Icelandic teenage wunderkind Samaris release a new single ‘Viltu Vitrast’ on 7th October taken from their eponymously-titled debut album.Samaris compiles their two Icelandic-released EPs, Hljóma Þú (2011) and Stofnar falla (recorded at Sigur Rós’ Sundlaugin studio with Gunnar Tynes of múm, 2012).
Viltu Vitrast retells an Icelandic folk tale about villagers who ask for help from a supernal being, but worry it will choose not to manifest its power on Earth. Combining simultaneously ancient and modern themes, Samaris creates a self-contained world filled with ethereal sounds, dark spaces and alien atmosphere.
Combining disparate elements of electronics (Þórður Kári Steinþórsson), clarinet (Áslaug Rún Magnúsdóttir) and Jófríður Ákadóttir’s haunting voice, Samaris mix glacial electronica and bold, percussive beats with haunting chant-like vocals - the lyrics culled from nineteenth century Icelandic poems.
In July Dazed & Confused profiled the band with the endorsement of ex-Sugarcube Einar Orn.
Look out for remixes from Ripperton, Stubborn Heart and Sei A. Their debut album proper follows in the new year.
Watch the video for Goda Tungl below;
Formed in 2011 in Reykjavik, within months Samaris had won both the Icelandic Músíktilraunir (past winners include the likes of Of Monsters and Men) and Kraumur Award. The band performed at Iceland Airwaves in 2011 and 2012, attracting the attention of Line Of Best Fit, Drowned In Sound and NPR amongst many others. Singer Jófríður also performs with her sister Ásthildur in the more folk-inclined Pascal Pinion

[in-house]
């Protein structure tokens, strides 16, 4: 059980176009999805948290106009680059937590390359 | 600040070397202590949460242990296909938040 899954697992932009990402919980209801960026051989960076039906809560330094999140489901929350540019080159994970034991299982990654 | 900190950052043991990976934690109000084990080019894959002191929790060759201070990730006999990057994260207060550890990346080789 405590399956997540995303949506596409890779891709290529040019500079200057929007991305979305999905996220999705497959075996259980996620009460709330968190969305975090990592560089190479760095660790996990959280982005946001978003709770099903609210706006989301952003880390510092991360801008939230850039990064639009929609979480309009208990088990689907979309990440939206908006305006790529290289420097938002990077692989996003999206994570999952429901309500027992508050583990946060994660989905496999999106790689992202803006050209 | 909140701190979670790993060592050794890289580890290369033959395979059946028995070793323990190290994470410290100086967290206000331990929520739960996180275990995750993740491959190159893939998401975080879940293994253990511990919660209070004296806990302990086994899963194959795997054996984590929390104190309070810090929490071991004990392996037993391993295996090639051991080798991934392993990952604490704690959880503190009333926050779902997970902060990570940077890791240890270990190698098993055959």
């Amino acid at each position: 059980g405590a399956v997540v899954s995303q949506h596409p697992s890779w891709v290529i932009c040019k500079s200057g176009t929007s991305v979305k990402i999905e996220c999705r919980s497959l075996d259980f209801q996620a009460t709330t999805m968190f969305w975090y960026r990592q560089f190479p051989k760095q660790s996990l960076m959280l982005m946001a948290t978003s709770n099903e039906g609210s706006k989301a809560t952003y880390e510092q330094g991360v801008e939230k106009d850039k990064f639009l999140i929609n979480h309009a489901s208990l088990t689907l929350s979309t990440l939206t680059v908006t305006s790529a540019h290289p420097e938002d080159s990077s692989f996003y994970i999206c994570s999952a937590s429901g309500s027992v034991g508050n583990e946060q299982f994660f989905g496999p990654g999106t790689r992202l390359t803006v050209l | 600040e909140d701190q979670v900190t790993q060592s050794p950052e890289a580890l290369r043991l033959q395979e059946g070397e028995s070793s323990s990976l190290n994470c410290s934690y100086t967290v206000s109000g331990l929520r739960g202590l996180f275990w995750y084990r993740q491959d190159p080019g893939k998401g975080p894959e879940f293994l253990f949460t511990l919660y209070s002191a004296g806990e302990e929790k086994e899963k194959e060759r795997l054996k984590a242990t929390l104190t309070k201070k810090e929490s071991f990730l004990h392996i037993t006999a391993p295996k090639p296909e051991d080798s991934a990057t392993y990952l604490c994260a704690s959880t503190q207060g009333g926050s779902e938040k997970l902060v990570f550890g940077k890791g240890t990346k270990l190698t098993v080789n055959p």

‘Elegant and unusual, this is a gem’ NME 8/10
‘This is an effortlessly atmospheric album that has all the arty sophistication of any great Icelandic act’ The Fly 4/5
‘An excellent forward thinking record from three talented musicians, not yet out of their teens’ Loud&Quiet 8/10
‘Its minimal spectre and engaging presence is able to seep into your consciousness without you even noticing’ Aesthetica
‘The music is rich and textured, the clarinet winding itself sinuously around beats and basslines’ Financial Times 4/5
'Góða Tungl' is phenomenal. With finger-snap snares and lollygagging bass, it's a rhythmic tour de force’ Bearded
‘Mesmerisingly breathy groove from the young Icelandic combo, which should lure you to the delicious confections of their self-titled album’ Metro